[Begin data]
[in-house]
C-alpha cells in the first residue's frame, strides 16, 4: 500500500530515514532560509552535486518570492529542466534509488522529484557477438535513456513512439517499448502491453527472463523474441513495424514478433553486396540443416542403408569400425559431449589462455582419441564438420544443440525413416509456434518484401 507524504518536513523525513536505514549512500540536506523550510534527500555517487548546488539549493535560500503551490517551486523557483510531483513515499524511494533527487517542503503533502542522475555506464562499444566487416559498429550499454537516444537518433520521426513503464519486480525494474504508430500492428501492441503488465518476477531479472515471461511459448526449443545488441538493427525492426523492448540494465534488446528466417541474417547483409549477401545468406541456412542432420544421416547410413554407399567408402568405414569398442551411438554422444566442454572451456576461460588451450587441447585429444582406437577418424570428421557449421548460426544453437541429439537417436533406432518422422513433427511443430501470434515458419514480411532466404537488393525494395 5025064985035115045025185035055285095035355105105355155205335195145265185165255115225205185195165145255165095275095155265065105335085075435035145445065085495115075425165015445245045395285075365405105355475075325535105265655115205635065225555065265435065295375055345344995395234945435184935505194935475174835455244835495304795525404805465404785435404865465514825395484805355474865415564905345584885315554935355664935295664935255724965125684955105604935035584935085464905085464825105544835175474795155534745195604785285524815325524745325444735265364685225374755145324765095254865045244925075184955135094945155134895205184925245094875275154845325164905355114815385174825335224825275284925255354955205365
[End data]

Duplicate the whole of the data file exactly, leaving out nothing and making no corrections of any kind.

[in-house]
C-alpha cells in the first residue's frame, strides 16, 4: 500500500530515514532560509552535486518570492529542466534509488522529484557477438535513456513512439517499448502491453527472463523474441513495424514478433553486396540443416542403408569400425559431449589462455582419441564438420544443440525413416509456434518484401 507524504518536513523525513536505514549512500540536506523550510534527500555517487548546488539549493535560500503551490517551486523557483510531483513515499524511494533527487517542503503533502542522475555506464562499444566487416559498429550499454537516444537518433520521426513503464519486480525494474504508430500492428501492441503488465518476477531479472515471461511459448526449443545488441538493427525492426523492448540494465534488446528466417541474417547483409549477401545468406541456412542432420544421416547410413554407399567408402568405414569398442551411438554422444566442454572451456576461460588451450587441447585429444582406437577418424570428421557449421548460426544453437541429439537417436533406432518422422513433427511443430501470434515458419514480411532466404537488393525494395 5025064985035115045025185035055285095035355105105355155205335195145265185165255115225205185195165145255165095275095155265065105335085075435035145445065085495115075425165015445245045395285075365405105355475075325535105265655115205635065225555065265435065295375055345344995395234945435184935505194935475174835455244835495304795525404805465404785435404865465514825395484805355474865415564905345584885315554935355664935295664935255724965125684955105604935035584935085464905085464825105544835175474795155534745195604785285524815325524745325444735265364685225374755145324765095254865045244925075184955135094945155134895205184925245094875275154845325164905355114815385174825335224825275284925255354955205365